Massey's Employability Characteristics

Skills Reflection

Massey's Employability Characteristics

It is never too early to give thought to "How am I going to find a job when I leave University?" Massey has developed FIVE Employability Characteristics which we believe that students and graduates need, not least because "employers employ PEOPLE and not DEGREES". Your degree is certainly important but fortunately you are much more than your degree alone, and many people will have similar, if not identical, qualifications to you.

We believe that it is critical that you work towards developing, and strengthening, these Employability Characteristics whilst at university. Many students do, but often struggle to articulate to an employer how the many activities in which they have been involved have contributed to their employability. These include, but are not limited to, part-time and/or vacation work, active involvement in on and off-campus clubs and societies and undertaking voluntary work.

Massey's Employability Characteristics defined

Characteristic

Meaning

Description

Enterprise

Tū hihiri

Enterprise

Te hihiri o te mahara

The power of the mind, to be ever present and aware of opportunity.

A combination of individuality, creativity, and leadership that enables a culture of innovation, risk taking, and opportunism, enabling entrepreneurship and facilitating knowledge transfer.

Global citizenship

Tū te Ao

Global Citizenship

Kia tū ki te tangata ki te ao, he tangata nō te ao


To stand in this world as a citizen of the world.

Engaging ethically and efficiently in the professional context and also understanding and engaging with diverse communities and cultures in a global context.

Information literacy

Tū mātau

Information Literacy

He kairapu ko ia ka kite


He who seeks shall find, shall be informed.

The ability to know when there is a need for information, to be able to identify, locate, evaluate, and effectively use that information for the issue or problem at hand, and to communicate that information effectively through oral, written, or visual methods in order to inform, motivate, and effect change.

Self-management

Tū māia

Self Management

He kai kei aku ringa!


Food grown by oneself, self sufficient.

Working independently, taking responsibility for personal actions such as planning and organization, having the confidence and self-awareness to plan and realise goals and ambitions, and being adaptive to respond to changing situations.

Exercising leadership

Tū rangatira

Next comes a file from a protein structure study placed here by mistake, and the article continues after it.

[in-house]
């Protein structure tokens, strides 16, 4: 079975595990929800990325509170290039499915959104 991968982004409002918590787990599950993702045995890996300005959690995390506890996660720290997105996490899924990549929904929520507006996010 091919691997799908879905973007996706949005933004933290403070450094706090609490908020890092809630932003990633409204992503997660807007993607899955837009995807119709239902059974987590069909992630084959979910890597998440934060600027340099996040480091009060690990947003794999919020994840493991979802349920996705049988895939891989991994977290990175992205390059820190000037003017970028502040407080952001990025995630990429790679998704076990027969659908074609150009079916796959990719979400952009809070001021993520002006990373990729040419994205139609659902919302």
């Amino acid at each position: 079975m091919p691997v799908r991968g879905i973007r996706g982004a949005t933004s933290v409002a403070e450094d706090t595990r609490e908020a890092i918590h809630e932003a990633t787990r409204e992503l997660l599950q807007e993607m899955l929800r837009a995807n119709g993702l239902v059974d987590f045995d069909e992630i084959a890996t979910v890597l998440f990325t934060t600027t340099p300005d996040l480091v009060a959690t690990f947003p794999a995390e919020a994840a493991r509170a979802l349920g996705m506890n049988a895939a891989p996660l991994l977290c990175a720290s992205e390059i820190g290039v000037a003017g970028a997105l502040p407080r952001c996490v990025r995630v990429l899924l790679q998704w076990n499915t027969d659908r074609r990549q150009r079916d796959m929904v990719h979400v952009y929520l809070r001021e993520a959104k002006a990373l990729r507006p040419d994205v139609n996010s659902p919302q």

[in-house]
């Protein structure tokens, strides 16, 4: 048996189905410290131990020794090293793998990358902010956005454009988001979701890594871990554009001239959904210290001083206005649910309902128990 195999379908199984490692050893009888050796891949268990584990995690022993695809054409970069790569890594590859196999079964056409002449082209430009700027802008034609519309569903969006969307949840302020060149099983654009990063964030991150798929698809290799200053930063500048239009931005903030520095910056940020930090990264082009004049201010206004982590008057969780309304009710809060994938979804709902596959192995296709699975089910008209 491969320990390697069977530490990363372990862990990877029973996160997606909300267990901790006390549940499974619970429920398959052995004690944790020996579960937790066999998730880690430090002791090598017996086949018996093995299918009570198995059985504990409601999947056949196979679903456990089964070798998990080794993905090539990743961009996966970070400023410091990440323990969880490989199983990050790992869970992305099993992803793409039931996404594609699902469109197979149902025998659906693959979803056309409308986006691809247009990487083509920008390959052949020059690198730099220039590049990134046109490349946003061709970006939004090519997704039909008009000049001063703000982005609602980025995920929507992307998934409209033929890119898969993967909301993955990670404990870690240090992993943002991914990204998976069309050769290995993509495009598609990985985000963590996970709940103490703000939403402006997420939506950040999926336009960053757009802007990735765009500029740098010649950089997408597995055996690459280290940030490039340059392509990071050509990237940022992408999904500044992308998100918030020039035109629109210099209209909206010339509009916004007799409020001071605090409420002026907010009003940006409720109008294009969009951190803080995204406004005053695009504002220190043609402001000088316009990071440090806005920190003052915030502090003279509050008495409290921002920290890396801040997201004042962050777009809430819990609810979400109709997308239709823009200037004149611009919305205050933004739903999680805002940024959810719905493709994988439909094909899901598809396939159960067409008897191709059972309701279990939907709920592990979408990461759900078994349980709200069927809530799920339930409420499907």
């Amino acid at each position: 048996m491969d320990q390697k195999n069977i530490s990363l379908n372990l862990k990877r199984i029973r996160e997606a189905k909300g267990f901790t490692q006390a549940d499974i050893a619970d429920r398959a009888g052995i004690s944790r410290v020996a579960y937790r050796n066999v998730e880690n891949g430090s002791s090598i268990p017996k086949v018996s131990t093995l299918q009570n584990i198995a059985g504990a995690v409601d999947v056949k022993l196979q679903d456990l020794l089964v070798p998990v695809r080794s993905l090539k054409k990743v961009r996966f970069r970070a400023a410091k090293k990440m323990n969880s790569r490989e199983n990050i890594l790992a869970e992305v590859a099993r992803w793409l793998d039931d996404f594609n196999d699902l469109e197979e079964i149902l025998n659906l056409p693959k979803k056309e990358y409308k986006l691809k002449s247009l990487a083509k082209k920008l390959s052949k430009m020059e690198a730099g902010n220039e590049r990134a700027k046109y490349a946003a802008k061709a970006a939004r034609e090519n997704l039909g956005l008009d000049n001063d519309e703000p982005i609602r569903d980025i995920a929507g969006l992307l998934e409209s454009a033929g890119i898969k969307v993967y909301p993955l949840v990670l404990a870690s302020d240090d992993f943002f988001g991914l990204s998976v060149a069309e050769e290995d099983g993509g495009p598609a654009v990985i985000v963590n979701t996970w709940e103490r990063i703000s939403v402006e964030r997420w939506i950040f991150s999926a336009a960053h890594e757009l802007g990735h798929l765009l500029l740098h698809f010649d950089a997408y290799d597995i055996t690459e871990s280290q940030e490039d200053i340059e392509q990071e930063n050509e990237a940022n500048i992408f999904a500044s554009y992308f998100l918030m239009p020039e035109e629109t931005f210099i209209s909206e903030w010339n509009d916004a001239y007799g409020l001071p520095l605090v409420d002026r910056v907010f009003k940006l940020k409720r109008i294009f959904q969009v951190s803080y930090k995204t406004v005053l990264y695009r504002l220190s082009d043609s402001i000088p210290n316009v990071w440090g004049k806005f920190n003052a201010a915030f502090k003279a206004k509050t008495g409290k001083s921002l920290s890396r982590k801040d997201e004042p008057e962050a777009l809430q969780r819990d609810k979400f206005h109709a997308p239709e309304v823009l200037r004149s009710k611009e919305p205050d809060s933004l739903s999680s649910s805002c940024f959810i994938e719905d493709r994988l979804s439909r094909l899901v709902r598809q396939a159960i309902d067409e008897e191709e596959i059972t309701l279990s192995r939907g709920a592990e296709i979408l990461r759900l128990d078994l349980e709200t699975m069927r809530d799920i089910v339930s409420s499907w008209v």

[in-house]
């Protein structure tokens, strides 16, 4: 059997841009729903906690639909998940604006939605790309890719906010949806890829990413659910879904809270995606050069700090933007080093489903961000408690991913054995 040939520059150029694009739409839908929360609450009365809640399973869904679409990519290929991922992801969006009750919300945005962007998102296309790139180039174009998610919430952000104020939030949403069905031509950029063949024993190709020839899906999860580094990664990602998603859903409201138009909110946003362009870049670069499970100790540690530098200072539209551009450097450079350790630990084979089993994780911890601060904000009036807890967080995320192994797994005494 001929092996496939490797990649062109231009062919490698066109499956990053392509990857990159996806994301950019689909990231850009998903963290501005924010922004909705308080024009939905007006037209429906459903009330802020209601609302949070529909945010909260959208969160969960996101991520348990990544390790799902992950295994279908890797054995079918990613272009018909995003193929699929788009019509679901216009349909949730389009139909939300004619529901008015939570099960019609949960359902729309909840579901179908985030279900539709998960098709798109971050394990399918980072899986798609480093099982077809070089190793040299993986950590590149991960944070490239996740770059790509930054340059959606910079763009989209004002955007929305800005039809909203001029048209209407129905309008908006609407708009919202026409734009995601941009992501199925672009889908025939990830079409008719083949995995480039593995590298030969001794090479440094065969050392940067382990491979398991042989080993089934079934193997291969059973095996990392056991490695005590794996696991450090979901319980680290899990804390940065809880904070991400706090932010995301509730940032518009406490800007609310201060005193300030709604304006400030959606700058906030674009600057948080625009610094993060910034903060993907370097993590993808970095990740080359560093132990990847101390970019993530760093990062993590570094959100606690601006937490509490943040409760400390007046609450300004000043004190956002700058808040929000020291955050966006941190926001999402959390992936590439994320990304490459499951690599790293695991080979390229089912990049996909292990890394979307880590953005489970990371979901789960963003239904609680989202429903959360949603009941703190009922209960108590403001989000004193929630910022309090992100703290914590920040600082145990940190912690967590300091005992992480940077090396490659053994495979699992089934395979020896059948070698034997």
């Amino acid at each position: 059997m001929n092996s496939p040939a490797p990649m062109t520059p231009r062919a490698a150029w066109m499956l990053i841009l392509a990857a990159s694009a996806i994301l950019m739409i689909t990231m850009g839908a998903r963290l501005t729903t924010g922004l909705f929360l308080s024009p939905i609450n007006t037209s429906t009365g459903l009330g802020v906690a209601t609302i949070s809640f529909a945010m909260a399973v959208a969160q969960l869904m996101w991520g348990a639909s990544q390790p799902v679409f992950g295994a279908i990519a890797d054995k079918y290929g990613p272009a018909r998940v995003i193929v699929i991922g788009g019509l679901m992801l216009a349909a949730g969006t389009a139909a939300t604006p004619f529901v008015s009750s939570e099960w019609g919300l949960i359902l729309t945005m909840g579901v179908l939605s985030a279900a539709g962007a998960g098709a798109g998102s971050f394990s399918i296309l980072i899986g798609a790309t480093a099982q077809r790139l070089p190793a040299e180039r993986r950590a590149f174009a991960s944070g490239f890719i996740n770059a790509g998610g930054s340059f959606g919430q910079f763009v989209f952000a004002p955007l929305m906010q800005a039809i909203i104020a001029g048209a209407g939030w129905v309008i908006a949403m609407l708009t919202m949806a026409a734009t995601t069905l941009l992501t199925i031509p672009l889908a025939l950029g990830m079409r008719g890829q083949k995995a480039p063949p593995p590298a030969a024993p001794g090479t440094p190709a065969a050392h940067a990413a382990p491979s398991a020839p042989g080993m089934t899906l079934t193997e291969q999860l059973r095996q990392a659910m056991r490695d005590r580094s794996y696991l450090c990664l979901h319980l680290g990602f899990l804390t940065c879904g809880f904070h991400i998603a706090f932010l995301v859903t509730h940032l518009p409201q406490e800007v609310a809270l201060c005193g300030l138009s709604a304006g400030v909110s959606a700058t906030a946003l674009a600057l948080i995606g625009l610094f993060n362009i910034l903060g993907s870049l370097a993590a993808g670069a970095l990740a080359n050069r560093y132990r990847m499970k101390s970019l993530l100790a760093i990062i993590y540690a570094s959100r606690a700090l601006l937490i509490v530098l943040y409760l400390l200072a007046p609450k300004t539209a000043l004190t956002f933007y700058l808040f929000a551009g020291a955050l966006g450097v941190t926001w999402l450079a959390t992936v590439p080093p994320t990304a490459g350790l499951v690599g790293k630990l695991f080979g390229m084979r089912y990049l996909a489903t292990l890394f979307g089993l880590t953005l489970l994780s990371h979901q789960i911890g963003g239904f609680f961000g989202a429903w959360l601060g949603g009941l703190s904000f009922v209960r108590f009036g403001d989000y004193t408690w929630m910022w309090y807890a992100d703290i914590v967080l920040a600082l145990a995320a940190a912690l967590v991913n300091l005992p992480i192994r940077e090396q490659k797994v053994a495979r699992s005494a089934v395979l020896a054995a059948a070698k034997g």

Leadership

Kia raranga he apataki, me he hiku roa


Uniting a group for support to follow, as if a long tail, where the leader journeys.

Ability to work confidently and collaboratively with a group of people, and as a leader when necessary, including encouraging and motivating team members toward a shared vision to achieve goals.

Why is this important?

Prospective employers will expect you to be able to describe your experiences and skills in a way that shows their relevance and usefulness to the organisation. Given this, the skills and characteristics that you highlight in your applications and interviews must clearly and concisely match the needs of the recruiter concerned. This applies equally to applications for voluntary or paid work or further study. You'll need to show what have you done, what this means for your competence, confidence and experience and the skills that you have, as a result, developed. Crucially, you'll also need to show what can you do for the organisation. How do your skills fit their need now, and into the future?

This means that you must:

  • Clearly understand the skills and characteristics that you possess, and be able to offer evidence of where these have been developed
  • Ensure you these are the ones needed by your target audience
  • Structure your answers and materials to make them easy to understand and meaningful using relevant language.

In doing this, it's vital that you access any job description that you have, the organisation's website, resources such as the Careers NZ jobs database and, where possible, talk to people at the organisation and/or in similar roles. Where you are applying for further study you should research the course by exploring its course description and modules, find out what you can about the people teaching and the areas of specialist research and clearly understand what the end result of the course might be.

At the present time, work is being undertaken on a system through which you'll be able to record, reflect upon and articulate your development of these employability characteristics.

Massey Contact Centre Mon - Fri 8:30am to 5:00pm 0800 MASSEY (+64 6 350 5701) TXT 5222 contact@massey.ac.nz Web chat Staff Alumni News Māori @ Massey